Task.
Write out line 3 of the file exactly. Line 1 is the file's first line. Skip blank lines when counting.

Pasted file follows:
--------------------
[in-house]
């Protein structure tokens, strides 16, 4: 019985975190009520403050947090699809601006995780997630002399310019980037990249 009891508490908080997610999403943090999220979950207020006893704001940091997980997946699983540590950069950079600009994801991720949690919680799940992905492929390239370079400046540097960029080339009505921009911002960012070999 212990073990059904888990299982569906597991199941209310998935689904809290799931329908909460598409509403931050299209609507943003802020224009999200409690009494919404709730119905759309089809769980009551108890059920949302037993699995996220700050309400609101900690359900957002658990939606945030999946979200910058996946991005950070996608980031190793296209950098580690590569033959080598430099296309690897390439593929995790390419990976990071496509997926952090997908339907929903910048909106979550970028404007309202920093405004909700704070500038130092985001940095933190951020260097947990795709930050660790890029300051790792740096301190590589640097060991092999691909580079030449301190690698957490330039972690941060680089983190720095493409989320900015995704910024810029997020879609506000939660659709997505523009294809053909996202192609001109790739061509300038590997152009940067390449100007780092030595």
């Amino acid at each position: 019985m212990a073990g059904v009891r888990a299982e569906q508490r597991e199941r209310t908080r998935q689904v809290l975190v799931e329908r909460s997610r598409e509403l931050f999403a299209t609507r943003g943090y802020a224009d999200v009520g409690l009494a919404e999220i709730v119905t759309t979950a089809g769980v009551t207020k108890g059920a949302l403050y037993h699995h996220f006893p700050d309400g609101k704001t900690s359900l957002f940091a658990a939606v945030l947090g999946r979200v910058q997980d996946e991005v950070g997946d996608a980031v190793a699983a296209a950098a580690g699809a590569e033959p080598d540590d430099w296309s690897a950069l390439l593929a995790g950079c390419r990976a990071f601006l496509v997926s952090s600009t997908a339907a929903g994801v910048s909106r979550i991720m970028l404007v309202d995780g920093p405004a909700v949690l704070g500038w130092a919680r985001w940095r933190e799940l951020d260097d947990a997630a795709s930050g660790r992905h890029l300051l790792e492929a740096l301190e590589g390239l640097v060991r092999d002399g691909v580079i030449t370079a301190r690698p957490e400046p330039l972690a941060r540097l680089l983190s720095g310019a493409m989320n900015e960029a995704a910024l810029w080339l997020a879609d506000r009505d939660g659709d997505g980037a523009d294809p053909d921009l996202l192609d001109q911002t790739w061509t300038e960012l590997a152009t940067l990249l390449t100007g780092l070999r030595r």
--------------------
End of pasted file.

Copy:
């Amino acid at each position: 019985m212990a073990g059904v009891r888990a299982e569906q508490r597991e199941r209310t908080r998935q689904v809290l975190v799931e329908r909460s997610r598409e509403l931050f999403a299209t609507r943003g943090y802020a224009d999200v009520g409690l009494a919404e999220i709730v119905t759309t979950a089809g769980v009551t207020k108890g059920a949302l403050y037993h699995h996220f006893p700050d309400g609101k704001t900690s359900l957002f940091a658990a939606v945030l947090g999946r979200v910058q997980d996946e991005v950070g997946d996608a980031v190793a699983a296209a950098a580690g699809a590569e033959p080598d540590d430099w296309s690897a950069l390439l593929a995790g950079c390419r990976a990071f601006l496509v997926s952090s600009t997908a339907a929903g994801v910048s909106r979550i991720m970028l404007v309202d995780g920093p405004a909700v949690l704070g500038w130092a919680r985001w940095r933190e799940l951020d260097d947990a997630a795709s930050g660790r992905h890029l300051l790792e492929a740096l301190e590589g390239l640097v060991r092999d002399g691909v580079i030449t370079a301190r690698p957490e400046p330039l972690a941060r540097l680089l983190s720095g310019a493409m989320n900015e960029a995704a910024l810029w080339l997020a879609d506000r009505d939660g659709d997505g980037a523009d294809p053909d921009l996202l192609d001109q911002t790739w061509t300038e960012l590997a152009t940067l990249l390449t100007g780092l070999r030595r």